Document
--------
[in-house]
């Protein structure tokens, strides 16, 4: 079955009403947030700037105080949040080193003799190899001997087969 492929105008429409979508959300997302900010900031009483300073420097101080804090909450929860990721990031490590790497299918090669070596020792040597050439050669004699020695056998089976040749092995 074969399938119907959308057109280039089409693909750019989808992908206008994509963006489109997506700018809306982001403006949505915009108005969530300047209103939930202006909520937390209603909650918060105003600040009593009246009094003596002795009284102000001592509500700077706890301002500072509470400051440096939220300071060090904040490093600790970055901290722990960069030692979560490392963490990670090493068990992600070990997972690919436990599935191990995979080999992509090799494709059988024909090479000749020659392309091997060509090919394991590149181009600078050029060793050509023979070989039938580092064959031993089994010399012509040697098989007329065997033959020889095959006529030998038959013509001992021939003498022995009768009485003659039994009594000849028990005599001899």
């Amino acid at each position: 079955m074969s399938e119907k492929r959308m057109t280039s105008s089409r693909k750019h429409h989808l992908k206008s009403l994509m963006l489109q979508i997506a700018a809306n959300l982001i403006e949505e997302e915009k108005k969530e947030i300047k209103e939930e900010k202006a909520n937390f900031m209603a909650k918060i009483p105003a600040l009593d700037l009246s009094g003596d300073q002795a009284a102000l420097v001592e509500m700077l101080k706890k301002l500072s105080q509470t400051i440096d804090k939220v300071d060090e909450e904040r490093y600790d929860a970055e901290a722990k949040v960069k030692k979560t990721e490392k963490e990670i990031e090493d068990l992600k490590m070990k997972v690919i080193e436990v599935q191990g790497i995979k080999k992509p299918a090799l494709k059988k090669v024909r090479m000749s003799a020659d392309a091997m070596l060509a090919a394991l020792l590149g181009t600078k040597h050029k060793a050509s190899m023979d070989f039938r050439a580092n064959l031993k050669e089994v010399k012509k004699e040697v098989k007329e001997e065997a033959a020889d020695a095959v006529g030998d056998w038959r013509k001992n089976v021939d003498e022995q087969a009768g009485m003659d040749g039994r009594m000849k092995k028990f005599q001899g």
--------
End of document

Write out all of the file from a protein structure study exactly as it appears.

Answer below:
[in-house]
């Protein structure tokens, strides 16, 4: 079955009403947030700037105080949040080193003799190899001997087969 492929105008429409979508959300997302900010900031009483300073420097101080804090909450929860990721990031490590790497299918090669070596020792040597050439050669004699020695056998089976040749092995 074969399938119907959308057109280039089409693909750019989808992908206008994509963006489109997506700018809306982001403006949505915009108005969530300047209103939930202006909520937390209603909650918060105003600040009593009246009094003596002795009284102000001592509500700077706890301002500072509470400051440096939220300071060090904040490093600790970055901290722990960069030692979560490392963490990670090493068990992600070990997972690919436990599935191990995979080999992509090799494709059988024909090479000749020659392309091997060509090919394991590149181009600078050029060793050509023979070989039938580092064959031993089994010399012509040697098989007329065997033959020889095959006529030998038959013509001992021939003498022995009768009485003659039994009594000849028990005599001899």
């Amino acid at each position: 079955m074969s399938e119907k492929r959308m057109t280039s105008s089409r693909k750019h429409h989808l992908k206008s009403l994509m963006l489109q979508i997506a700018a809306n959300l982001i403006e949505e997302e915009k108005k969530e947030i300047k209103e939930e900010k202006a909520n937390f900031m209603a909650k918060i009483p105003a600040l009593d700037l009246s009094g003596d300073q002795a009284a102000l420097v001592e509500m700077l101080k706890k301002l500072s105080q509470t400051i440096d804090k939220v300071d060090e909450e904040r490093y600790d929860a970055e901290a722990k949040v960069k030692k979560t990721e490392k963490e990670i990031e090493d068990l992600k490590m070990k997972v690919i080193e436990v599935q191990g790497i995979k080999k992509p299918a090799l494709k059988k090669v024909r090479m000749s003799a020659d392309a091997m070596l060509a090919a394991l020792l590149g181009t600078k040597h050029k060793a050509s190899m023979d070989f039938r050439a580092n064959l031993k050669e089994v010399k012509k004699e040697v098989k007329e001997e065997a033959a020889d020695a095959v006529g030998d056998w038959r013509k001992n089976v021939d003498e022995q087969a009768g009485m003659d040749g039994r009594m000849k092995k028990f005599q001899g």